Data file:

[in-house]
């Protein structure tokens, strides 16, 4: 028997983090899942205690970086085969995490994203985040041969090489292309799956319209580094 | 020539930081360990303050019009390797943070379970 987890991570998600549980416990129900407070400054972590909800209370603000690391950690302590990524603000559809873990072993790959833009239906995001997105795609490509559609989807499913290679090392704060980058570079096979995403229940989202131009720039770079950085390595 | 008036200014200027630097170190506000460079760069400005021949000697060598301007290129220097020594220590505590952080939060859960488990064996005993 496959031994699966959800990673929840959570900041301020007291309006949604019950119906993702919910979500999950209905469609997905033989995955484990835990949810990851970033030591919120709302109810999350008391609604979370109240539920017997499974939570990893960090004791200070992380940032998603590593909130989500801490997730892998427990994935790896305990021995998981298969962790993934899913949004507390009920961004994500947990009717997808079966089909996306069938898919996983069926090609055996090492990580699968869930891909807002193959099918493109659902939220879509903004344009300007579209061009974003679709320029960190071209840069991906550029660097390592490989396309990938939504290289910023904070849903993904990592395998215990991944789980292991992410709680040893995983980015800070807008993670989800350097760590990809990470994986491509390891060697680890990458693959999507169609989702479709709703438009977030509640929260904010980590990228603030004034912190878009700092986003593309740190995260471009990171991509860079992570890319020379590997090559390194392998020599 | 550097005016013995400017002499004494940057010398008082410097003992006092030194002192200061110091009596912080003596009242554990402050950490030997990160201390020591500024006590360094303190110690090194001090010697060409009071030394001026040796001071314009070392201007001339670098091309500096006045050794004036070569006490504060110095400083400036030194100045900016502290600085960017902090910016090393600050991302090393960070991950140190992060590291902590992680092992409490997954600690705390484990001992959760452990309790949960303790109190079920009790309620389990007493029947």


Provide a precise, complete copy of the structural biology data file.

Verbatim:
[in-house]
């Protein structure tokens, strides 16, 4: 028997983090899942205690970086085969995490994203985040041969090489292309799956319209580094 | 020539930081360990303050019009390797943070379970 987890991570998600549980416990129900407070400054972590909800209370603000690391950690302590990524603000559809873990072993790959833009239906995001997105795609490509559609989807499913290679090392704060980058570079096979995403229940989202131009720039770079950085390595 | 008036200014200027630097170190506000460079760069400005021949000697060598301007290129220097020594220590505590952080939060859960488990064996005993 496959031994699966959800990673929840959570900041301020007291309006949604019950119906993702919910979500999950209905469609997905033989995955484990835990949810990851970033030591919120709302109810999350008391609604979370109240539920017997499974939570990893960090004791200070992380940032998603590593909130989500801490997730892998427990994935790896305990021995998981298969962790993934899913949004507390009920961004994500947990009717997808079966089909996306069938898919996983069926090609055996090492990580699968869930891909807002193959099918493109659902939220879509903004344009300007579209061009974003679709320029960190071209840069991906550029660097390592490989396309990938939504290289910023904070849903993904990592395998215990991944789980292991992410709680040893995983980015800070807008993670989800350097760590990809990470994986491509390891060697680890990458693959999507169609989702479709709703438009977030509640929260904010980590990228603030004034912190878009700092986003593309740190995260471009990171991509860079992570890319020379590997090559390194392998020599 | 550097005016013995400017002499004494940057010398008082410097003992006092030194002192200061110091009596912080003596009242554990402050950490030997990160201390020591500024006590360094303190110690090194001090010697060409009071030394001026040796001071314009070392201007001339670098091309500096006045050794004036070569006490504060110095400083400036030194100045900016502290600085960017902090910016090393600050991302090393960070991950140190992060590291902590992680092992409490997954600690705390484990001992959760452990309790949960303790109190079920009790309620389990007493029947």